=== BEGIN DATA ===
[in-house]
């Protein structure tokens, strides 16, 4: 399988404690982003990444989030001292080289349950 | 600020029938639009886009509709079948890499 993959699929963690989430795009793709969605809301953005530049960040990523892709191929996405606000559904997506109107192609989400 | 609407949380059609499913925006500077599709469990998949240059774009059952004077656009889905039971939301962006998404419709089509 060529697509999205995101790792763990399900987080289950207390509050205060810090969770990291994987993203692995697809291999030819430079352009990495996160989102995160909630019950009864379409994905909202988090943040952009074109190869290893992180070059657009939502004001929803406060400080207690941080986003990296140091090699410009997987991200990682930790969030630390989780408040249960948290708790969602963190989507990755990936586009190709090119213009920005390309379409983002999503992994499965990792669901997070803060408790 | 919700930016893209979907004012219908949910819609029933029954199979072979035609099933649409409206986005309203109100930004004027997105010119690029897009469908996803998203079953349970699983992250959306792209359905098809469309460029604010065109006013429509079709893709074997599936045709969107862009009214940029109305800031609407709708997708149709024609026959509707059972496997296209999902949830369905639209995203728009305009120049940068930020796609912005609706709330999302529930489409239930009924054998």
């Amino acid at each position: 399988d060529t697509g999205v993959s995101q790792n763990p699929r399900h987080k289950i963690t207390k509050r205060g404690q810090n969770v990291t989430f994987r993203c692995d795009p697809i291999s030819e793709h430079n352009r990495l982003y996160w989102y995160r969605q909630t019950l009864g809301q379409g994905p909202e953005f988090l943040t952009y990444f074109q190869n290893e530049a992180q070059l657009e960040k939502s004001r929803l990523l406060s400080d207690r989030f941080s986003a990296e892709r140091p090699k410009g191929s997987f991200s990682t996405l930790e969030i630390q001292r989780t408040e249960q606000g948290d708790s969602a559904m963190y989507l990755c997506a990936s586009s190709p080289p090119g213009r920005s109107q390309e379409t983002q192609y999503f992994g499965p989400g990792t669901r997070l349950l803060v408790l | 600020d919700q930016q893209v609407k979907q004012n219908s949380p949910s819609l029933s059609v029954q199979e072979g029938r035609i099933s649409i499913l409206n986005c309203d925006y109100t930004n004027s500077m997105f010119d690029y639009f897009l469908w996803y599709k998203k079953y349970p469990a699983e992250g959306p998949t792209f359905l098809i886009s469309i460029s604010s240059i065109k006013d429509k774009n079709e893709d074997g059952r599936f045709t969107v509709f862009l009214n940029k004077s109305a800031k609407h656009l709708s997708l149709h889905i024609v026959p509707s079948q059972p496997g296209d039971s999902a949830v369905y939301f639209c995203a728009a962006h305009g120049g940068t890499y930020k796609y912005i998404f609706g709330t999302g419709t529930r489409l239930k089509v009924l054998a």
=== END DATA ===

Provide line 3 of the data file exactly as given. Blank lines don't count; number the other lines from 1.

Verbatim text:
């Amino acid at each position: 399988d060529t697509g999205v993959s995101q790792n763990p699929r399900h987080k289950i963690t207390k509050r205060g404690q810090n969770v990291t989430f994987r993203c692995d795009p697809i291999s030819e793709h430079n352009r990495l982003y996160w989102y995160r969605q909630t019950l009864g809301q379409g994905p909202e953005f988090l943040t952009y990444f074109q190869n290893e530049a992180q070059l657009e960040k939502s004001r929803l990523l406060s400080d207690r989030f941080s986003a990296e892709r140091p090699k410009g191929s997987f991200s990682t996405l930790e969030i630390q001292r989780t408040e249960q606000g948290d708790s969602a559904m963190y989507l990755c997506a990936s586009s190709p080289p090119g213009r920005s109107q390309e379409t983002q192609y999503f992994g499965p989400g990792t669901r997070l349950l803060v408790l | 600020d919700q930016q893209v609407k979907q004012n219908s949380p949910s819609l029933s059609v029954q199979e072979g029938r035609i099933s649409i499913l409206n986005c309203d925006y109100t930004n004027s500077m997105f010119d690029y639009f897009l469908w996803y599709k998203k079953y349970p469990a699983e992250g959306p998949t792209f359905l098809i886009s469309i460029s604010s240059i065109k006013d429509k774009n079709e893709d074997g059952r599936f045709t969107v509709f862009l009214n940029k004077s109305a800031k609407h656009l709708s997708l149709h889905i024609v026959p509707s079948q059972p496997g296209d039971s999902a949830v369905y939301f639209c995203a728009a962006h305009g120049g940068t890499y930020k796609y912005i998404f609706g709330t999302g419709t529930r489409l239930k089509v009924l054998a």